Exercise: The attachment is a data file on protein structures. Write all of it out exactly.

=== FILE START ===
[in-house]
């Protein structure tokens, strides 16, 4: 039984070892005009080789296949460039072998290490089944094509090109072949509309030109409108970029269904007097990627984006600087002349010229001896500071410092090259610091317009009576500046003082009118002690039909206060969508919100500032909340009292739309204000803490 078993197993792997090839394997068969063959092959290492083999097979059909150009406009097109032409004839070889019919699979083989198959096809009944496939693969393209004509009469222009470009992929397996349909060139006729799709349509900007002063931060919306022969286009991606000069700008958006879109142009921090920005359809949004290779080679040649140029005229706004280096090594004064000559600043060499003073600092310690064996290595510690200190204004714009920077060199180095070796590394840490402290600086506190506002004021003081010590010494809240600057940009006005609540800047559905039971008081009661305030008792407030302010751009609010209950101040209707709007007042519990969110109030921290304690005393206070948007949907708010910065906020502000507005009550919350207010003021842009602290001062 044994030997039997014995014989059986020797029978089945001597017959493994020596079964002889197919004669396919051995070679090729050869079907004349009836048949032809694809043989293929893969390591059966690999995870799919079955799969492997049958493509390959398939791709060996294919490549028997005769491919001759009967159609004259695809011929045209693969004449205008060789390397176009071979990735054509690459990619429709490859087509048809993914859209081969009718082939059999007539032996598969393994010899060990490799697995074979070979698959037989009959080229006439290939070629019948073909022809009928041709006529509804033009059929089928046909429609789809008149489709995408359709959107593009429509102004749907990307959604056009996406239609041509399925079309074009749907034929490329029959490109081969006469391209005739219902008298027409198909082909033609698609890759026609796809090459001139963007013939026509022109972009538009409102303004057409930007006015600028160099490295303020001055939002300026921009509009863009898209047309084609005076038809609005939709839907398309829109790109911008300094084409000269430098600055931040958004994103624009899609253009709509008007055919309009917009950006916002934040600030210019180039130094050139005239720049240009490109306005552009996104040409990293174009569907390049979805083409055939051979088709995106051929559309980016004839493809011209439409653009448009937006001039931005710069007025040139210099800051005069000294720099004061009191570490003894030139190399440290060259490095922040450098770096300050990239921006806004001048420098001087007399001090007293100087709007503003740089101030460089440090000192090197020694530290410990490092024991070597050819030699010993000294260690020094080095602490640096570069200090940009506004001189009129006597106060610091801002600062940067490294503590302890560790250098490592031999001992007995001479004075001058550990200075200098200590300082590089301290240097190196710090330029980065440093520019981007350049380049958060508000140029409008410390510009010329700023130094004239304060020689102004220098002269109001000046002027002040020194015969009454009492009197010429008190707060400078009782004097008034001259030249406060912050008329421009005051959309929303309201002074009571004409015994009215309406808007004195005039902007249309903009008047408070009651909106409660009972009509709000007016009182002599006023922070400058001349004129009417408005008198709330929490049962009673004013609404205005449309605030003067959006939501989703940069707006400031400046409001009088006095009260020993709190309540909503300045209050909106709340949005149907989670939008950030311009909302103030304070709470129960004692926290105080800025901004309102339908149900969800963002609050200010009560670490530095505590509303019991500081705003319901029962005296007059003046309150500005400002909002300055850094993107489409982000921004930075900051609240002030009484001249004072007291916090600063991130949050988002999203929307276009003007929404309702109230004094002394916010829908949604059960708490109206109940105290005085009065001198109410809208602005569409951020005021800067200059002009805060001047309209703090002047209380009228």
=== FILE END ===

[in-house]
């Protein structure tokens, strides 16, 4: 039984070892005009080789296949460039072998290490089944094509090109072949509309030109409108970029269904007097990627984006600087002349010229001896500071410092090259610091317009009576500046003082009118002690039909206060969508919100500032909340009292739309204000803490 078993197993792997090839394997068969063959092959290492083999097979059909150009406009097109032409004839070889019919699979083989198959096809009944496939693969393209004509009469222009470009992929397996349909060139006729799709349509900007002063931060919306022969286009991606000069700008958006879109142009921090920005359809949004290779080679040649140029005229706004280096090594004064000559600043060499003073600092310690064996290595510690200190204004714009920077060199180095070796590394840490402290600086506190506002004021003081010590010494809240600057940009006005609540800047559905039971008081009661305030008792407030302010751009609010209950101040209707709007007042519990969110109030921290304690005393206070948007949907708010910065906020502000507005009550919350207010003021842009602290001062 044994030997039997014995014989059986020797029978089945001597017959493994020596079964002889197919004669396919051995070679090729050869079907004349009836048949032809694809043989293929893969390591059966690999995870799919079955799969492997049958493509390959398939791709060996294919490549028997005769491919001759009967159609004259695809011929045209693969004449205008060789390397176009071979990735054509690459990619429709490859087509048809993914859209081969009718082939059999007539032996598969393994010899060990490799697995074979070979698959037989009959080229006439290939070629019948073909022809009928041709006529509804033009059929089928046909429609789809008149489709995408359709959107593009429509102004749907990307959604056009996406239609041509399925079309074009749907034929490329029959490109081969006469391209005739219902008298027409198909082909033609698609890759026609796809090459001139963007013939026509022109972009538009409102303004057409930007006015600028160099490295303020001055939002300026921009509009863009898209047309084609005076038809609005939709839907398309829109790109911008300094084409000269430098600055931040958004994103624009899609253009709509008007055919309009917009950006916002934040600030210019180039130094050139005239720049240009490109306005552009996104040409990293174009569907390049979805083409055939051979088709995106051929559309980016004839493809011209439409653009448009937006001039931005710069007025040139210099800051005069000294720099004061009191570490003894030139190399440290060259490095922040450098770096300050990239921006806004001048420098001087007399001090007293100087709007503003740089101030460089440090000192090197020694530290410990490092024991070597050819030699010993000294260690020094080095602490640096570069200090940009506004001189009129006597106060610091801002600062940067490294503590302890560790250098490592031999001992007995001479004075001058550990200075200098200590300082590089301290240097190196710090330029980065440093520019981007350049380049958060508000140029409008410390510009010329700023130094004239304060020689102004220098002269109001000046002027002040020194015969009454009492009197010429008190707060400078009782004097008034001259030249406060912050008329421009005051959309929303309201002074009571004409015994009215309406808007004195005039902007249309903009008047408070009651909106409660009972009509709000007016009182002599006023922070400058001349004129009417408005008198709330929490049962009673004013609404205005449309605030003067959006939501989703940069707006400031400046409001009088006095009260020993709190309540909503300045209050909106709340949005149907989670939008950030311009909302103030304070709470129960004692926290105080800025901004309102339908149900969800963002609050200010009560670490530095505590509303019991500081705003319901029962005296007059003046309150500005400002909002300055850094993107489409982000921004930075900051609240002030009484001249004072007291916090600063991130949050988002999203929307276009003007929404309702109230004094002394916010829908949604059960708490109206109940105290005085009065001198109410809208602005569409951020005021800067200059002009805060001047309209703090002047209380009228």